Considering neuroepigenetics, the activity of DNA methyltransferase in the preoptic area of female rats is greater compared to males, but if females are treated with estradiol, the enzymatic activity level will be reduced to that characteristic of males, but the treatment is effective only for the first few days after birth. Moreover, DNA isolated from female medial preoptic area showed greater numbers of 100% methylated CpG sites compared to males and masculinized females. Reducing DNA methylation increases the number of upregulated genes in females. Taken together with sex differences that can be reversed, this confirms that epigenetics may be one source for the sex-specific transcriptomes. Indeed, the comparison between female and male rat transcriptomes in the medial preoptic area showed only 70 differentially expressed genes from which 50% were expressed at higher levels in males whereas the other half was higher in females (Nugent et al., 2015).
Neurotoxicity by Excitatory-Inhibitory Activity Imbalance
Glutamate (Glu) mediates excitatory synaptic transmission and this activity requires tight regulation. Glu excitotoxicity can happen via multiple mechanisms, resulting from persistent and uncontrolled neuronal activation which usually causes neuron death. For example, cell death of neurons from human embryonic stem cells has been shown under glutamate-induced excitotoxicity at the same Glu concentrations to those found in humans suffering brain injury (Gupta et al., 2013). By contrast, inhibitory neurotransmission is mediated by GABA (Marshall, 2008). The equilibrium between Glu and GABA in the brain is critically important to avoid neurological and behavioral alterations (De Witte, 2007; Gonçalves et al., 2017; Werner and Coveñas, 2017), additionally, imbalances between these neurotransmitters have been shown to be sex-specific (Higuera-Matas et al., 2012).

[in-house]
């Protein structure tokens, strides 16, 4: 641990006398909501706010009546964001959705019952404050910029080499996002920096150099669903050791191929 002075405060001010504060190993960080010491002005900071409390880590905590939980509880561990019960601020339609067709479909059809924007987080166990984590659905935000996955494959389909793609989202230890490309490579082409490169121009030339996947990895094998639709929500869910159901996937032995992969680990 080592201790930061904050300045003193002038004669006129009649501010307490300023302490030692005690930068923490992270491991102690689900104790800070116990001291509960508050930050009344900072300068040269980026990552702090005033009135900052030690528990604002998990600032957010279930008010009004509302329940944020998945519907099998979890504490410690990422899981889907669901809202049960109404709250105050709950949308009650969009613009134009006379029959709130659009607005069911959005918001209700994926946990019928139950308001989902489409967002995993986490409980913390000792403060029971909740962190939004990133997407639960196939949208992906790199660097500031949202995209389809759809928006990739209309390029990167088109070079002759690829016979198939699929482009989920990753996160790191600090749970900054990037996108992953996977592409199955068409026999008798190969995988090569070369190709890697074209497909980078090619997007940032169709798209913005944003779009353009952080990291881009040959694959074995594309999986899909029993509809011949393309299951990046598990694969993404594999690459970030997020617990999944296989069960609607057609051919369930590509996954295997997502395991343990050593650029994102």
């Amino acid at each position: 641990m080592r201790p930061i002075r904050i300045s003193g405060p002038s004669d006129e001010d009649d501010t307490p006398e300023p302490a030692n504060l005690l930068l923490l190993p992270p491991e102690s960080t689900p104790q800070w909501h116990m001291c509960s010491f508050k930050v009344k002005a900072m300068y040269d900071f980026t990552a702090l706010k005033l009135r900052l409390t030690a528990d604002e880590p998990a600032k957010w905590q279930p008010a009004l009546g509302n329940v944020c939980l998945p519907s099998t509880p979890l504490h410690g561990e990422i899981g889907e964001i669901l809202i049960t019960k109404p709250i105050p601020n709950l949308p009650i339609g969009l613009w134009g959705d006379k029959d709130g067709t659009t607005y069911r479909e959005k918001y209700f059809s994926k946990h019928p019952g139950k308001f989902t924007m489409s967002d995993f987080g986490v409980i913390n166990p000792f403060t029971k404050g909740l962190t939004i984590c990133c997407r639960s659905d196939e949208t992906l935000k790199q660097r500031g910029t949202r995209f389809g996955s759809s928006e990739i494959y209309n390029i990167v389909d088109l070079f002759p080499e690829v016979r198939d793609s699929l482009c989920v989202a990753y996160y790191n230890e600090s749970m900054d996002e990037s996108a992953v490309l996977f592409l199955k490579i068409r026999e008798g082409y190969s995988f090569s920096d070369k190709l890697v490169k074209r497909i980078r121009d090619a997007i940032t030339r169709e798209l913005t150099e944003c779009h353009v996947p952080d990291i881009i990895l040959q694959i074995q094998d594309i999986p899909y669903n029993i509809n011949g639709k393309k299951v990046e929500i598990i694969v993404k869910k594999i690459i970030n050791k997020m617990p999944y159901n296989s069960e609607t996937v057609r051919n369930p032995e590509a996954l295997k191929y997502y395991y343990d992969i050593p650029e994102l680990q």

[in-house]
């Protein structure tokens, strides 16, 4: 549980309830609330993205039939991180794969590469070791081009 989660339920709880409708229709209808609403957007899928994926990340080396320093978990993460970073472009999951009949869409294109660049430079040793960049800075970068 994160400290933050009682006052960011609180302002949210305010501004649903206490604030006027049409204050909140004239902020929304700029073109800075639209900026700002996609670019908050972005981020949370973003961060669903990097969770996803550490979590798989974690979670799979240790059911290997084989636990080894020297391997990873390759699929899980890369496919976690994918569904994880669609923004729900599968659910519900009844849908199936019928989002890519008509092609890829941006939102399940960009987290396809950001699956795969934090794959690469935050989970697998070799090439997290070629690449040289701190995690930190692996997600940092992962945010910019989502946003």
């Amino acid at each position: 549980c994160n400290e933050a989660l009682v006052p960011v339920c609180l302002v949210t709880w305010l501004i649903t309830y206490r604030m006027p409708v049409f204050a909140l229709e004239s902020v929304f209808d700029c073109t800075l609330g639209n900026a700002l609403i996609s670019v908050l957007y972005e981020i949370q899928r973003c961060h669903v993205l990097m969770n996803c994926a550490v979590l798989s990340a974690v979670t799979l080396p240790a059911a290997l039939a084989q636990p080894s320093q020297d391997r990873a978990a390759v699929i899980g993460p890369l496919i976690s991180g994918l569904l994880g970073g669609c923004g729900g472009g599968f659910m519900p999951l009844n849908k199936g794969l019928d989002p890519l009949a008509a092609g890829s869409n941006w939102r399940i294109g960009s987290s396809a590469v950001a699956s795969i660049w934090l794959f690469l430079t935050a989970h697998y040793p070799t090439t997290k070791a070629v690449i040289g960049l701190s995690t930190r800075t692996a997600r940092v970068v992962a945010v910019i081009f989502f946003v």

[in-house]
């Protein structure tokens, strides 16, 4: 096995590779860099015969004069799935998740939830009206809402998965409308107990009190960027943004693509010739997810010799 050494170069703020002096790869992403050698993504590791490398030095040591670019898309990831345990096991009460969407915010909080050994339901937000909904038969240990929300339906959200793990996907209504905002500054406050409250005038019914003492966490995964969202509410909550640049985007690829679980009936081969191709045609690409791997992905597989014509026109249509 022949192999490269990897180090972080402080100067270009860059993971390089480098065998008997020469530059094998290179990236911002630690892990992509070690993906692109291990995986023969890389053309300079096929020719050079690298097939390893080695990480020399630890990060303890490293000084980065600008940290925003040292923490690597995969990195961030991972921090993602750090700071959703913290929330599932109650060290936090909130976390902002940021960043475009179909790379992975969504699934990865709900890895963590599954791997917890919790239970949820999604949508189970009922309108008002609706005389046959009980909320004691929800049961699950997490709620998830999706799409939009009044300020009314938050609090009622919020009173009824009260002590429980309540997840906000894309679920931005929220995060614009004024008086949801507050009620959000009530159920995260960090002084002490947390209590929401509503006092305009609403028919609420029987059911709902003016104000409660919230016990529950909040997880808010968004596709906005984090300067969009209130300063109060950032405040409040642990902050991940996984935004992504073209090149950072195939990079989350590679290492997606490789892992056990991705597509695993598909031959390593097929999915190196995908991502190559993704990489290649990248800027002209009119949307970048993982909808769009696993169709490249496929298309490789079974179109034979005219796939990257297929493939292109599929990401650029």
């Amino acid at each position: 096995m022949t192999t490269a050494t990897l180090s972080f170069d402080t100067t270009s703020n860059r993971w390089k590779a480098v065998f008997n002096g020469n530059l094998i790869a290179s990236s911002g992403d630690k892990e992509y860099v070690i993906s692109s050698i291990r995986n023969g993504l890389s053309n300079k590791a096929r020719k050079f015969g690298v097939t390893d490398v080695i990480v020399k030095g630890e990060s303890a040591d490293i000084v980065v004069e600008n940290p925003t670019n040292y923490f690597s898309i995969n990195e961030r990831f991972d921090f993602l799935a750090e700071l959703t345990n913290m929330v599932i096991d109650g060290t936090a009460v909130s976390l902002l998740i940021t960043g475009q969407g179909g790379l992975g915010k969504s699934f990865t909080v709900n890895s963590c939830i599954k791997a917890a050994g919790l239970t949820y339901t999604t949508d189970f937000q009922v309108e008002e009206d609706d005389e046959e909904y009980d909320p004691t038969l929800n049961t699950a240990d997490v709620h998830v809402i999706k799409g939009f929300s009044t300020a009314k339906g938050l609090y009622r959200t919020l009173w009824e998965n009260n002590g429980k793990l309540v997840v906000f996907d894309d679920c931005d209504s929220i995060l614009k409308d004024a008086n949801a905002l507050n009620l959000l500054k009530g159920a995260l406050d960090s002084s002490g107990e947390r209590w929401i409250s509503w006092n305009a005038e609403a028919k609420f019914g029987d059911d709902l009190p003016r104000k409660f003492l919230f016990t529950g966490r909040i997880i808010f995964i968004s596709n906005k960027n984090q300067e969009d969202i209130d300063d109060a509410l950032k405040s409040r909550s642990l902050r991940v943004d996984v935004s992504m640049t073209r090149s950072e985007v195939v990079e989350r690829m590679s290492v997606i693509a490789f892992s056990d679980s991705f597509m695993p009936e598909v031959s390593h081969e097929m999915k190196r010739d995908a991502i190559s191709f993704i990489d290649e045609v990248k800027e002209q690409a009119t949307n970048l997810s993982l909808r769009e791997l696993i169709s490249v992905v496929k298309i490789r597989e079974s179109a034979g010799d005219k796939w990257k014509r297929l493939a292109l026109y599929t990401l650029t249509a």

In a recent study, in rats, females exhibited significantly lower levels of Glu and GLN/GS, Glu/GABA and Glu/GLT1 ratios as well as lower levels of GAD-67. By comparison, the GLN/GAD-67 ratio and levels of GS were significantly higher in females than in males. Multiple regression analysis confirmed the role of the ratio GLN/GS, together with the much higher affinity of GLT1 to Glu in the clearance of Glu from the extracellular space via its uptake by various transporters helping to regulate its synaptic levels in females. Functionally, females exhibited a lower susceptibility to develop Glu-induced excitotoxicity, an etiological mechanism for multiple neurodevelopmental disorders (Al-Suwailem et al., 2017).